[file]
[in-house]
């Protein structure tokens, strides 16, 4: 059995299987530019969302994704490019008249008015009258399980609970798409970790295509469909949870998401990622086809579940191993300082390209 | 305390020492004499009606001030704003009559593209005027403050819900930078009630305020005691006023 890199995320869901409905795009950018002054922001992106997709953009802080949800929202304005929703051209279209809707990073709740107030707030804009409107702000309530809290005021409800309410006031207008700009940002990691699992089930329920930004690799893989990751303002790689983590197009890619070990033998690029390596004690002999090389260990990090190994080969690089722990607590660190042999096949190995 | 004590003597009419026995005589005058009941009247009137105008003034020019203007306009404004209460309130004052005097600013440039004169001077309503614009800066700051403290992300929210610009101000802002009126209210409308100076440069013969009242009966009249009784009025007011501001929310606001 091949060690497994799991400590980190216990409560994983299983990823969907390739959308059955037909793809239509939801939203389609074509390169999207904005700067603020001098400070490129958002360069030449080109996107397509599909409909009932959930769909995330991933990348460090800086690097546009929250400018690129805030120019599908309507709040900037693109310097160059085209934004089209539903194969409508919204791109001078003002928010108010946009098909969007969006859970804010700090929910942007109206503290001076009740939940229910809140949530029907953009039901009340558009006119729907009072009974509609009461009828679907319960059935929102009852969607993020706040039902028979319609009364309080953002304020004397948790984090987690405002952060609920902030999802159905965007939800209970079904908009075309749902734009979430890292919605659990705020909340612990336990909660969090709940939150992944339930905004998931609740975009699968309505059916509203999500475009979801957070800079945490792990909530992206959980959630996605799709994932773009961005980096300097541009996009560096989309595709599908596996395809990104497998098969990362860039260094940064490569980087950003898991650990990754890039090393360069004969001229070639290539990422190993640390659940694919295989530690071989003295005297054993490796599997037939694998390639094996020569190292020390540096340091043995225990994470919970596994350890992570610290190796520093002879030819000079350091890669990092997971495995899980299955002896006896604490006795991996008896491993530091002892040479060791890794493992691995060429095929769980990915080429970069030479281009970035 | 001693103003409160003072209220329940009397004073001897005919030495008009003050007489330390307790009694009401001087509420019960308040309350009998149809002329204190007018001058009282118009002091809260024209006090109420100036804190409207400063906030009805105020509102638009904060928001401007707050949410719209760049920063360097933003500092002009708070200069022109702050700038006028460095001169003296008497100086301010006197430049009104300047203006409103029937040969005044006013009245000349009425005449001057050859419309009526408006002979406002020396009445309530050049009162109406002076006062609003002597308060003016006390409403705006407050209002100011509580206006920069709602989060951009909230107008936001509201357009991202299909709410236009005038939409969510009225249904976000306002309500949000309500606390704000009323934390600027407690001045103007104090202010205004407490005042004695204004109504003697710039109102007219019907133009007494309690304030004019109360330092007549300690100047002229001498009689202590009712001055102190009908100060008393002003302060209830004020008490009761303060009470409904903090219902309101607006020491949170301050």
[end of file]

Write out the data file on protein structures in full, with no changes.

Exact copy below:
[in-house]
């Protein structure tokens, strides 16, 4: 059995299987530019969302994704490019008249008015009258399980609970798409970790295509469909949870998401990622086809579940191993300082390209 | 305390020492004499009606001030704003009559593209005027403050819900930078009630305020005691006023 890199995320869901409905795009950018002054922001992106997709953009802080949800929202304005929703051209279209809707990073709740107030707030804009409107702000309530809290005021409800309410006031207008700009940002990691699992089930329920930004690799893989990751303002790689983590197009890619070990033998690029390596004690002999090389260990990090190994080969690089722990607590660190042999096949190995 | 004590003597009419026995005589005058009941009247009137105008003034020019203007306009404004209460309130004052005097600013440039004169001077309503614009800066700051403290992300929210610009101000802002009126209210409308100076440069013969009242009966009249009784009025007011501001929310606001 091949060690497994799991400590980190216990409560994983299983990823969907390739959308059955037909793809239509939801939203389609074509390169999207904005700067603020001098400070490129958002360069030449080109996107397509599909409909009932959930769909995330991933990348460090800086690097546009929250400018690129805030120019599908309507709040900037693109310097160059085209934004089209539903194969409508919204791109001078003002928010108010946009098909969007969006859970804010700090929910942007109206503290001076009740939940229910809140949530029907953009039901009340558009006119729907009072009974509609009461009828679907319960059935929102009852969607993020706040039902028979319609009364309080953002304020004397948790984090987690405002952060609920902030999802159905965007939800209970079904908009075309749902734009979430890292919605659990705020909340612990336990909660969090709940939150992944339930905004998931609740975009699968309505059916509203999500475009979801957070800079945490792990909530992206959980959630996605799709994932773009961005980096300097541009996009560096989309595709599908596996395809990104497998098969990362860039260094940064490569980087950003898991650990990754890039090393360069004969001229070639290539990422190993640390659940694919295989530690071989003295005297054993490796599997037939694998390639094996020569190292020390540096340091043995225990994470919970596994350890992570610290190796520093002879030819000079350091890669990092997971495995899980299955002896006896604490006795991996008896491993530091002892040479060791890794493992691995060429095929769980990915080429970069030479281009970035 | 001693103003409160003072209220329940009397004073001897005919030495008009003050007489330390307790009694009401001087509420019960308040309350009998149809002329204190007018001058009282118009002091809260024209006090109420100036804190409207400063906030009805105020509102638009904060928001401007707050949410719209760049920063360097933003500092002009708070200069022109702050700038006028460095001169003296008497100086301010006197430049009104300047203006409103029937040969005044006013009245000349009425005449001057050859419309009526408006002979406002020396009445309530050049009162109406002076006062609003002597308060003016006390409403705006407050209002100011509580206006920069709602989060951009909230107008936001509201357009991202299909709410236009005038939409969510009225249904976000306002309500949000309500606390704000009323934390600027407690001045103007104090202010205004407490005042004695204004109504003697710039109102007219019907133009007494309690304030004019109360330092007549300690100047002229001498009689202590009712001055102190009908100060008393002003302060209830004020008490009761303060009470409904903090219902309101607006020491949170301050």